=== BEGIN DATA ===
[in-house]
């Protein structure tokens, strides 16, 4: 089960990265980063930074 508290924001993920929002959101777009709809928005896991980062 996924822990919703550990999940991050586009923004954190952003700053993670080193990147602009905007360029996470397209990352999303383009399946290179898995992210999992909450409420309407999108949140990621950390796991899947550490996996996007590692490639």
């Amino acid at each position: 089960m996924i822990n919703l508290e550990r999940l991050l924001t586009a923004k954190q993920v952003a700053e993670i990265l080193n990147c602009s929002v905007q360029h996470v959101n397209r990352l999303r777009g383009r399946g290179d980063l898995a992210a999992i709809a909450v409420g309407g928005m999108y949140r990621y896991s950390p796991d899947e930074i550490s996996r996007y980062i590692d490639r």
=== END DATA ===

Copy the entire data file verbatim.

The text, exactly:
[in-house]
């Protein structure tokens, strides 16, 4: 089960990265980063930074 508290924001993920929002959101777009709809928005896991980062 996924822990919703550990999940991050586009923004954190952003700053993670080193990147602009905007360029996470397209990352999303383009399946290179898995992210999992909450409420309407999108949140990621950390796991899947550490996996996007590692490639």
């Amino acid at each position: 089960m996924i822990n919703l508290e550990r999940l991050l924001t586009a923004k954190q993920v952003a700053e993670i990265l080193n990147c602009s929002v905007q360029h996470v959101n397209r990352l999303r777009g383009r399946g290179d980063l898995a992210a999992i709809a909450v409420g309407g928005m999108y949140r990621y896991s950390p796991d899947e930074i550490s996996r996007y980062i590692d490639r």